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Hoffmann, R. A wiki for the life sciences where authorship matters. Nature Genetics (2008)

Developmental patterns of NMDAR expression within the song system do not recur during adult vocal plasticity in zebra finches.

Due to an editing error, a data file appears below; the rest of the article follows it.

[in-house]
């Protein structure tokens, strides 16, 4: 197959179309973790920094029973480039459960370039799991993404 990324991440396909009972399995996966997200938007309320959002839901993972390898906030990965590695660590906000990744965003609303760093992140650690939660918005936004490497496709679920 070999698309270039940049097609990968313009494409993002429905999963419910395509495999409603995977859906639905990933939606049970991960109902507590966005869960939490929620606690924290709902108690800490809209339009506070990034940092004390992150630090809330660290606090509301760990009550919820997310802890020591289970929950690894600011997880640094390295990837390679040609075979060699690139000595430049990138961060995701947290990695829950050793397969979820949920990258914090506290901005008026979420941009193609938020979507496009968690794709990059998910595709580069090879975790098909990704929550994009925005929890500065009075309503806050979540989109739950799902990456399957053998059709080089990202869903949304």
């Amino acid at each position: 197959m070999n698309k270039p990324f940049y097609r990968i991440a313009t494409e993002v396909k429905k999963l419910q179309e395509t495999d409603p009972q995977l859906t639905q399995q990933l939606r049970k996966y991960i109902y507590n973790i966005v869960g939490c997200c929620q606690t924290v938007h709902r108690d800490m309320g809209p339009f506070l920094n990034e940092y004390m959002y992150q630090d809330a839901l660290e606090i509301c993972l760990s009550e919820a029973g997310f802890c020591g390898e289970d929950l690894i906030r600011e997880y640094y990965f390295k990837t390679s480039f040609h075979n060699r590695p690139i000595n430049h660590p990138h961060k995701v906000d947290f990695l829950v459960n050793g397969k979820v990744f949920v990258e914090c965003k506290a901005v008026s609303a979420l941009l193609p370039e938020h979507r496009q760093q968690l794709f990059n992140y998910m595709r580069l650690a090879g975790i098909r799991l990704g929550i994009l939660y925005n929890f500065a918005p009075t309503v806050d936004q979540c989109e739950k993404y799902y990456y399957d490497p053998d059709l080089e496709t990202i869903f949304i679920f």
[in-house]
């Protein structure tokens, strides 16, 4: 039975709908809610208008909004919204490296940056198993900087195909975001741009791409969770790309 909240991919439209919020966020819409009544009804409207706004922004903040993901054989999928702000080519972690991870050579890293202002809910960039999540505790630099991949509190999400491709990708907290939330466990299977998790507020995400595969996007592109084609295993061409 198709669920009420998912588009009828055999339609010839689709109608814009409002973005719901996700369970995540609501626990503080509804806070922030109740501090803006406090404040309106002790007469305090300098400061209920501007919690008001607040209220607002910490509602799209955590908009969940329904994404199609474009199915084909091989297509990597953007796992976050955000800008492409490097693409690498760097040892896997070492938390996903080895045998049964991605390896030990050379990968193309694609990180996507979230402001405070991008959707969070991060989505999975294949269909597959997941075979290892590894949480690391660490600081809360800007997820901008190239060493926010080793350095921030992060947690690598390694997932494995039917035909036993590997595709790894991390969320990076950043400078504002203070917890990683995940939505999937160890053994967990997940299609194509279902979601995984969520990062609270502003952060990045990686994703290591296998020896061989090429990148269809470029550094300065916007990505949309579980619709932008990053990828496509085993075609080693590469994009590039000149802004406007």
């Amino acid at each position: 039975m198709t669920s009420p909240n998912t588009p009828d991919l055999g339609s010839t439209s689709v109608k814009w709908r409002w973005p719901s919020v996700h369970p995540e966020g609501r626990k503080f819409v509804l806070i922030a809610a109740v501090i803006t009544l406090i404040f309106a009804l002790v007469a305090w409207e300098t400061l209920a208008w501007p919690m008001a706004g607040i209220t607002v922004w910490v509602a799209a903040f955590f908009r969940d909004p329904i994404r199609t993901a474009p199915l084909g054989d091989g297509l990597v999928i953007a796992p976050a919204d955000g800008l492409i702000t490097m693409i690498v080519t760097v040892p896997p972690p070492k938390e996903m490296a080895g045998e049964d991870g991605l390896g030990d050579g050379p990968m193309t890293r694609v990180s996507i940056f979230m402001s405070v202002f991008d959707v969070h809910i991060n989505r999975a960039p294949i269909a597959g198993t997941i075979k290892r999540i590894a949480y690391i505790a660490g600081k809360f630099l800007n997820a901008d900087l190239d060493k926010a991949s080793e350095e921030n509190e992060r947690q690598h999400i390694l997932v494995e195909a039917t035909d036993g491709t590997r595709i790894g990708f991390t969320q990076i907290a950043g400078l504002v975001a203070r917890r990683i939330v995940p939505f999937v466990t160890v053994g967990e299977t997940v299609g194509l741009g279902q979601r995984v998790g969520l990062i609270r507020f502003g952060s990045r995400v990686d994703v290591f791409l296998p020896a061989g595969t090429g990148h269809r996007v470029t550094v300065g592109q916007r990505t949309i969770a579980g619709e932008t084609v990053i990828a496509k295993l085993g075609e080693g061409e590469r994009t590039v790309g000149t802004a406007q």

All songbirds learn to sing during postnatal development but then display species differences in the capacity to learn song in adulthood. While the mechanisms that regulate avian vocal plasticity are not well characterized, one contributing factor may be the composition of N-methyl-D-aspartate receptors (NMDAR). Previous studies of an anterior forebrain pathway implicated in vocal plasticity revealed significant regulation of NMDAR subunit expression during the developmental sensitive period for song learning. Much less is known about the developmental regulation of NMDAR subunit expression in regions that participate more directly in motor aspects of song behavior. We show here that an increase in NR2A subunit mRNA and a decrease in NR2B subunit mRNA within the vocal motor pathway accompany song learning in zebra finches; however, manipulations that can alter the timing of song learning did not alter the course of these developmental changes. We also tested whether adult deafening, a treatment that provokes vocal change in songbirds that normally sing a stable song throughout adulthood, would render NMDAR subunit expression more similar to that observed developmentally. We report that NR2A and NR2B mRNA levels did not change within the anterior forebrain or vocal motor pathways after adult deafening, even after substantial changes in song structure. These results indicate that vocal plasticity does not require "juvenile patterns" of NMDAR gene expression in the avian song system.[1]


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